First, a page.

YARMOUTH — Four candidates will vie for three Town Council seats in a June 10 election, while two School Committee seats and two Water District seats will go uncontested.
Incumbents Randall Bates and Andrew Kittredge and political newcomers Tamson Bickford Hamrock and Robert Waeldner will compete for three Town Council seats. Councilor Leslie Hyde has chosen not to seek a second term.
Philip Jones and incumbent Margaret Groban are candidates for the School Committee, and Irv Felker Jr. and Susan Krauss are seeking re-election as Water District trustees.
In the run-up to the election, all four Town Council candidates stressed the need to spur economic development and diversify the town’s tax base to combat the devaluation of Wyman Station, the oil-fired power plant whose worth has plummeted from $300 million to about $50 million in recent years.
Bates, 46, is seeking a second term on the council. A native of Newport, Rhode Island, he studied political science at Bates College and earned his law degree from the University of Maine. He worked as a criminal defense attorney at Strike, Goodwin & O’Brien in Portland for nearly eight years.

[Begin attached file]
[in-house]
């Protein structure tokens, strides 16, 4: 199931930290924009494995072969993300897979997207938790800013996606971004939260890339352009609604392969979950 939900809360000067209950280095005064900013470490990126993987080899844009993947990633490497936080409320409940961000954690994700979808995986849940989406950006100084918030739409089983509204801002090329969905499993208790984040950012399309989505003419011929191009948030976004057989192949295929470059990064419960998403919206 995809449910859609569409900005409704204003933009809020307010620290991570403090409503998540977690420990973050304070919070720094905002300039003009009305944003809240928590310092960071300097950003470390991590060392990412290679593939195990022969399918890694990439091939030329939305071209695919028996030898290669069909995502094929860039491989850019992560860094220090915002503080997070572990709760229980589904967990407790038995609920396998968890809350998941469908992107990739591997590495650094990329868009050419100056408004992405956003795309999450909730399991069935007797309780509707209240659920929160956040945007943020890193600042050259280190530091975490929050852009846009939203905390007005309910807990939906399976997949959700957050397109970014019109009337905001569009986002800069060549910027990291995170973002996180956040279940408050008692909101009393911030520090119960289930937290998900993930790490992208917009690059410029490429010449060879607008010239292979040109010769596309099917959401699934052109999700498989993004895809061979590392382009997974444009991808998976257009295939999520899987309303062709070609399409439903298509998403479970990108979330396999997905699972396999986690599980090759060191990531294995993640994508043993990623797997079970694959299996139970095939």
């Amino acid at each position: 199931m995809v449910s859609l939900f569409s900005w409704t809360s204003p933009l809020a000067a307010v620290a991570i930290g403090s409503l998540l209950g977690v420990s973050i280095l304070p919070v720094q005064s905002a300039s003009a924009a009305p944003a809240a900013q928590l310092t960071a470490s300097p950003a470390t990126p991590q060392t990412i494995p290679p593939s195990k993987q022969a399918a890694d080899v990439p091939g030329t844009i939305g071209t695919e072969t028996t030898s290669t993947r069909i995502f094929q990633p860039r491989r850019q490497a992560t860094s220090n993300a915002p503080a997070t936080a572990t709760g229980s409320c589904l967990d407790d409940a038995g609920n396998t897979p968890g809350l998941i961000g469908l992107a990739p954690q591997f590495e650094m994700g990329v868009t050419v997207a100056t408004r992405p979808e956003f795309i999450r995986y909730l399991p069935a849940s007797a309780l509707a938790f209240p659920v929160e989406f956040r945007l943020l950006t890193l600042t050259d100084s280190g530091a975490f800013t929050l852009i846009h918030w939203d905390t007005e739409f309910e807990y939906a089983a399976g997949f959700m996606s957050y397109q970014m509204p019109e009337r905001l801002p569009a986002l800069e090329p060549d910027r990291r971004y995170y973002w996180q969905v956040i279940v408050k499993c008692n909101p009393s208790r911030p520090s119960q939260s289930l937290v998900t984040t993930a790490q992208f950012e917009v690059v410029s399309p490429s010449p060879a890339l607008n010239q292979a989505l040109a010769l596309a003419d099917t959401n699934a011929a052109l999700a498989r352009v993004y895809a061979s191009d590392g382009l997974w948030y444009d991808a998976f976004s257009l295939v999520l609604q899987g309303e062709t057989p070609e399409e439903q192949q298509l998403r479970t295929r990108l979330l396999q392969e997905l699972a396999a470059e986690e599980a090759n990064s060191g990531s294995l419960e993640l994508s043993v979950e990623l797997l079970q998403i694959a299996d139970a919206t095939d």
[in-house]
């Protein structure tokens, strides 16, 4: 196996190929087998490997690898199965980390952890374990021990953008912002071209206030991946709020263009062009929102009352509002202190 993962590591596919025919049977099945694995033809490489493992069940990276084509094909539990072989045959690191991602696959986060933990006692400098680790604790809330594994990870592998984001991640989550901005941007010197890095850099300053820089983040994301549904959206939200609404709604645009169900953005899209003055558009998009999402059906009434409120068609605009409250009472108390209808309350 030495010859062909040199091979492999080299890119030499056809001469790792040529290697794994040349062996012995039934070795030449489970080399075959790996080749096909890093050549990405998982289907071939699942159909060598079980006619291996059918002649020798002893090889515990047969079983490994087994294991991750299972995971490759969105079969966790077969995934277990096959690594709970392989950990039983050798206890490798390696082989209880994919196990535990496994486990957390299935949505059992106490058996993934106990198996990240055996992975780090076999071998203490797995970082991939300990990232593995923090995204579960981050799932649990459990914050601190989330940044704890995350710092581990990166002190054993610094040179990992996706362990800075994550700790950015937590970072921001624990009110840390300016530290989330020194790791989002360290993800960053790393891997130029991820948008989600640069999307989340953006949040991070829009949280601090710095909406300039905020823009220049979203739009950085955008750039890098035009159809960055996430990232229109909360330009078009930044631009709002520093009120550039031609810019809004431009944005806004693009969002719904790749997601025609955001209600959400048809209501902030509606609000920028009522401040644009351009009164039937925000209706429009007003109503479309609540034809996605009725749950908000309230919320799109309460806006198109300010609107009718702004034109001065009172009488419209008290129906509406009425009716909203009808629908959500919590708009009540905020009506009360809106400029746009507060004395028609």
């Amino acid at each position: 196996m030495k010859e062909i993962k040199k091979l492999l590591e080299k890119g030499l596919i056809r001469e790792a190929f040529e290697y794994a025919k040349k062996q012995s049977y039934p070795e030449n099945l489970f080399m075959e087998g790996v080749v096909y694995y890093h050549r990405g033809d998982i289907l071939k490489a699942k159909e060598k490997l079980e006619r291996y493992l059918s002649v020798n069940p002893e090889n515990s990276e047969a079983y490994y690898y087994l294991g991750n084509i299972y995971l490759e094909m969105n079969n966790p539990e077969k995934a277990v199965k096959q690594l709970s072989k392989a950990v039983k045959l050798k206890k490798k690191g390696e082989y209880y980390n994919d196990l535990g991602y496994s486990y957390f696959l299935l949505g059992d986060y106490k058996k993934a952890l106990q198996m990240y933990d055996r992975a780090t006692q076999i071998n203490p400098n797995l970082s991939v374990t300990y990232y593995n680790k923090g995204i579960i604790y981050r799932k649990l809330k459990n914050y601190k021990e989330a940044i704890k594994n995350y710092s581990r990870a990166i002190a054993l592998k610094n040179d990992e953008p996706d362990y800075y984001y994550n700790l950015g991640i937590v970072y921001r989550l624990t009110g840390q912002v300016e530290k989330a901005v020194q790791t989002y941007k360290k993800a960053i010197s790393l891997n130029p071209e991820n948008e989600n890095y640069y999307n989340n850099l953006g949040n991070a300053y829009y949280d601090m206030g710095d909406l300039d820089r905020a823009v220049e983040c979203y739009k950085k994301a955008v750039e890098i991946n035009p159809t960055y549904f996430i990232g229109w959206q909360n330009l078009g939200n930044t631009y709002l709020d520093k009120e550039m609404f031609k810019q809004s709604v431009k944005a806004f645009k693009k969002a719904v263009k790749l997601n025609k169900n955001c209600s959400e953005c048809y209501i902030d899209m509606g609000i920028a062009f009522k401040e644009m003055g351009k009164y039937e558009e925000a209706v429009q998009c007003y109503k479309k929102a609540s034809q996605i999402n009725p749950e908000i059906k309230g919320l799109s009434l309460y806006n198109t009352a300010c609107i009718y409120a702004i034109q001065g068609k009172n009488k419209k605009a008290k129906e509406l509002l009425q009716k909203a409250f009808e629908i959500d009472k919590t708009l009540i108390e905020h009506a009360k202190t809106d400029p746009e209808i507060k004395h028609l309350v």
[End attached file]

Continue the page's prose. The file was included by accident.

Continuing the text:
Bates and his wife, Tara, and their two children moved to Yarmouth in 2004. Bates opened his own law firm in the town two years ago. He previously served on the Planning Board, and coaches the local Pat’s Pizza Little League baseball team.
Bates said he is proud of the budgetary work the council did during his first term. The town’s property tax rate is expected to decrease by about 1.5 percent this year, which would mark Yarmouth’s first property tax reduction in decades.
Bates pointed to the council’s hands-on work with the School Committee and the creation of alternative revenue sources, including sewer and transfer station fees, as keys to steadying the tax rate.
“We’ve formulated a plan going forward to stabilize the property tax rate while keeping the quality of life at the same level the people of Yarmouth are used to,” he said.
Bates expressed optimism about the town’s potential to draw more small businesses to Main Street and Route 1 in light of the Planapalooza economic development charrette. He called the present an exciting time for Yarmouth and said his family is proud to call it home.
“We moved here because of education. We’re going to stay here for the community,” Bates said. “We’re all in.”
Kittredge, 35, is also seeking a second term. He was born in Burlington, Vermont, and grew up in Yarmouth. He attended Yarmouth High School and studied engineering at the University of Maine. Kittredge works as a project manager for CPM Constructors. His wife, Beth, also graduated from YHS.